The main thing

Ok now this is the main thing. On Monday we drove to Fredrikstad for a scan. I was terrified. On Saturday I was so nervous that I felt nauseous all day. But this time, Michael was with me. He lent me his iphone and I played Stoneloops of Jurassica in the waiting room, which so successful at distracting me that I didn’t even hear them calling my number. Then we went in for the ultrasound. And there’s a little one in there! It’s alive! It doesn’t seem to have the same problem as last time.

I was so relieved I went out of the hospital and I cried. For the little one who will never be born, and the little one who in all likelihood will.

And then we met my parents for coffee and cake in the old town.

***

After lunch I called my Grandma. Eventually I managed to interrupt the flow of family news.

‘I’ve got some news for you too’, I said. ‘I’m pregnant again!’

‘Oh!’ she said. ‘Someone else is pregnant too!’

Not exactly the response I expected, but anyway… ‘Who?’

‘Well, I’m not sure if I’m supposed to tell you, but Caitlin rang this evening and she had her scan this morning and she’s twelve weeks!’

‘Wow!’

‘How – where are you…’

‘I had my scan this morning and I’m twelve weeks!’

Many breathless phonecalls ensued. Caitlin is the wife of my cousin Joseph. They are living in London at the moment. All going well, these babies will be the first great-grandchildren on this side of the family. My Mum and her sister will become grandmothers together. Everyone is ecstatic. Apparently my Grandma was so excited she gave herself a migraine.

***

I had the scan on Monday. Wednesday was the estimated due date of my previous pregnancy. And on Friday, two of my closest friends in Adelaide had a baby girl. So, for me, it is slightly bittersweet. Yesterday and this morning I felt this piercing, heavy sadness. This new story is wonderful, but it is coloured by the old one. And it feels so unreal. In my (very limited) experience, pregnancy doesn’t mean a baby. My parents have driven off for a few days holiday in the mountains. They will be back next weekend, but then they head back to Australia. I think I also feel sad about that. About living so very far away. But I have learnt, too, that sadness passes. That it is like a thick mist, damp and cold, touching and clouding everything. But it lifts. Already I feel a little better. I made some rather strange but fairly tasty brownies this afternoon, and I go back to work tomorrow. I am looking forward to getting into routines again. I feel rested. I am looking forward to writing and thinking on my Fridays off. And we are looking forward to our new stories, to all their colours.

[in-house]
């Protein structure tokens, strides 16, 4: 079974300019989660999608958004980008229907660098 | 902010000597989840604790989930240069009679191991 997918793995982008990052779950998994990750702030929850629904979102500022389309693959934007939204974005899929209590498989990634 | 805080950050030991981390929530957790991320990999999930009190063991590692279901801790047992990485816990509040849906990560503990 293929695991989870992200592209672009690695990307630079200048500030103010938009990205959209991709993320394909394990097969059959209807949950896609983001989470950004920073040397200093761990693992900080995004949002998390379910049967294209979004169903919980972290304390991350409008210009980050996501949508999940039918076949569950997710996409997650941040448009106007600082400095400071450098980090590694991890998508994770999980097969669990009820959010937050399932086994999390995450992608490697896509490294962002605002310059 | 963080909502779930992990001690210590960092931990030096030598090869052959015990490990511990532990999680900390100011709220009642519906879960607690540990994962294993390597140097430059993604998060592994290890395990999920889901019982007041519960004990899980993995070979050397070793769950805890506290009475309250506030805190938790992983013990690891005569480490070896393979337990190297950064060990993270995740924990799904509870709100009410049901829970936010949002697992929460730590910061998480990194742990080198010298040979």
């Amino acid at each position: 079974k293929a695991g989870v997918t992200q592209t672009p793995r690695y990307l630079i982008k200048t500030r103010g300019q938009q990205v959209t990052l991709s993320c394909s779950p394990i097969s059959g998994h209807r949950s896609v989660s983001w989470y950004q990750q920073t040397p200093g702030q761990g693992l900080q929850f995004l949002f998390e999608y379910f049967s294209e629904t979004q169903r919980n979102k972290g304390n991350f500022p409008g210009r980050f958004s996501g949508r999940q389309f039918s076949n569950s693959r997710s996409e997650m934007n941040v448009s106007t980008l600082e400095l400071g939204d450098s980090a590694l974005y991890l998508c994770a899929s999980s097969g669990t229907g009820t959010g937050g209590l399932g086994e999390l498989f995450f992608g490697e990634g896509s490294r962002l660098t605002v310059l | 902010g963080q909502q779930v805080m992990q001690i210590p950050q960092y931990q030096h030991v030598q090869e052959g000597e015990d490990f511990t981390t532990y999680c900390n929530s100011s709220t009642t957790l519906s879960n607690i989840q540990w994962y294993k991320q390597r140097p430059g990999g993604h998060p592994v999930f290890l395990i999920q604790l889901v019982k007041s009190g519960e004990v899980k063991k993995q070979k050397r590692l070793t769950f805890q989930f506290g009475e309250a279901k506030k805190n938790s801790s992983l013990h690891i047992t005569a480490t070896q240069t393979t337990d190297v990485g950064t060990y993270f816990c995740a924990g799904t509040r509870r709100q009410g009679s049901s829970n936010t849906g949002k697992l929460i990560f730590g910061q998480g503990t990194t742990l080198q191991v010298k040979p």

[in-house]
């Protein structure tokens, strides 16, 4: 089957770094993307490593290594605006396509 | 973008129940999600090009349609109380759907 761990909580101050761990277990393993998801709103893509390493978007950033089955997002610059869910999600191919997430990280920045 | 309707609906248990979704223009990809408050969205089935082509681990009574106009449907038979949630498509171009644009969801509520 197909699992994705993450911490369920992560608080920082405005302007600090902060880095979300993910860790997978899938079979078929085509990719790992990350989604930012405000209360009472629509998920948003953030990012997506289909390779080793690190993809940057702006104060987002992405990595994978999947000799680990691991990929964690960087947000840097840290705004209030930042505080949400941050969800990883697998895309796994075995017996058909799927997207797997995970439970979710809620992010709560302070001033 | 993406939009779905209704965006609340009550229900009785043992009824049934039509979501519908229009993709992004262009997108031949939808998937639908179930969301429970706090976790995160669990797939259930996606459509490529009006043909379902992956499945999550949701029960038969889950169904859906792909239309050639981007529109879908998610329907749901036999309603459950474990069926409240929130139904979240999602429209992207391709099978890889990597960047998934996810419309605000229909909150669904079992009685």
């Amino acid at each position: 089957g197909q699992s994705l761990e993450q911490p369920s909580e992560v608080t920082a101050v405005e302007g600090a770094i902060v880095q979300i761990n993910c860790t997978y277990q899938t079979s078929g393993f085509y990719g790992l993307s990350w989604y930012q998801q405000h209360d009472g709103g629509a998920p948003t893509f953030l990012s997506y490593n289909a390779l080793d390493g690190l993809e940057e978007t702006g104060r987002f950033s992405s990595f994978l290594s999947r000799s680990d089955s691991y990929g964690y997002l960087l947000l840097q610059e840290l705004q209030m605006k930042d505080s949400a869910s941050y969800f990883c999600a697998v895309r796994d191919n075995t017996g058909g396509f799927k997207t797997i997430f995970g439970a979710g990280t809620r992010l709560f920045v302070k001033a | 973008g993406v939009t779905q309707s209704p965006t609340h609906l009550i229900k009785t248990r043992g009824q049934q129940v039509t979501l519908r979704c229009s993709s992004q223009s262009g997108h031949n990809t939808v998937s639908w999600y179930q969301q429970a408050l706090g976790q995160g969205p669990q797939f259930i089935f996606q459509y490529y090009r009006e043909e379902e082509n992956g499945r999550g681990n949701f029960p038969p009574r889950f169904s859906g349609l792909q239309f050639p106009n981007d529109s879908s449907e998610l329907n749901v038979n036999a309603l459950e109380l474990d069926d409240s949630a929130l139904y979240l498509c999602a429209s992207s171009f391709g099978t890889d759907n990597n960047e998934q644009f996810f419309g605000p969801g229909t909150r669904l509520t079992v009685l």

***

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Late night footnote checking

About to call it a night. Listening to the Beatles (it’s necessary to listen cheerier and cheerier music as the night goes on). Remembering this night. Can’t believe it’s only two months ago. As ‘Penny Lane’ plays, I can smell the smoke of spurting fireworks, mixed with the just-rained-on sea smell of a winter much milder than this one. I rememember jumping up and down. Holding someone’s hand. Belting out ‘Hey Jude’ over the smoky, sparkling square at the top of my lungs. All the glittery lights. It’s still going to be a good year.